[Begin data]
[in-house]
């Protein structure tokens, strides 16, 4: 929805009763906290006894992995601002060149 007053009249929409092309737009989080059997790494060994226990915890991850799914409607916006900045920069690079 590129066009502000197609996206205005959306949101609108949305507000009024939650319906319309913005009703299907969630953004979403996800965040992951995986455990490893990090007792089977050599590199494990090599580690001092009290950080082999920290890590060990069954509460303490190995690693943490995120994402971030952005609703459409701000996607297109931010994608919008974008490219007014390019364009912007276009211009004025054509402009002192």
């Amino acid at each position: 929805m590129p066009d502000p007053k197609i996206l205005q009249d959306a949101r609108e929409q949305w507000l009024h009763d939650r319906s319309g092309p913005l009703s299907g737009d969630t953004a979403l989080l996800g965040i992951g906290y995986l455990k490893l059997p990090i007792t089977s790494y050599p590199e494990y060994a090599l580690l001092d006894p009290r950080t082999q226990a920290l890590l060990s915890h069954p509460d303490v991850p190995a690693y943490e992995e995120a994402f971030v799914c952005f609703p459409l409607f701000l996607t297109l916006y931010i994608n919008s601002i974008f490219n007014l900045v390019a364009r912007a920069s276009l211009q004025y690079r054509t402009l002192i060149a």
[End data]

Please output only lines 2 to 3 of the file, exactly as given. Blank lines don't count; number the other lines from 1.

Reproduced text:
């Protein structure tokens, strides 16, 4: 929805009763906290006894992995601002060149 007053009249929409092309737009989080059997790494060994226990915890991850799914409607916006900045920069690079 590129066009502000197609996206205005959306949101609108949305507000009024939650319906319309913005009703299907969630953004979403996800965040992951995986455990490893990090007792089977050599590199494990090599580690001092009290950080082999920290890590060990069954509460303490190995690693943490995120994402971030952005609703459409701000996607297109931010994608919008974008490219007014390019364009912007276009211009004025054509402009002192």
């Amino acid at each position: 929805m590129p066009d502000p007053k197609i996206l205005q009249d959306a949101r609108e929409q949305w507000l009024h009763d939650r319906s319309g092309p913005l009703s299907g737009d969630t953004a979403l989080l996800g965040i992951g906290y995986l455990k490893l059997p990090i007792t089977s790494y050599p590199e494990y060994a090599l580690l001092d006894p009290r950080t082999q226990a920290l890590l060990s915890h069954p509460d303490v991850p190995a690693y943490e992995e995120a994402f971030v799914c952005f609703p459409l409607f701000l996607t297109l916006y931010i994608n919008s601002i974008f490219n007014l900045v390019a364009r912007a920069s276009l211009q004025y690079r054509t402009l002192i060149a």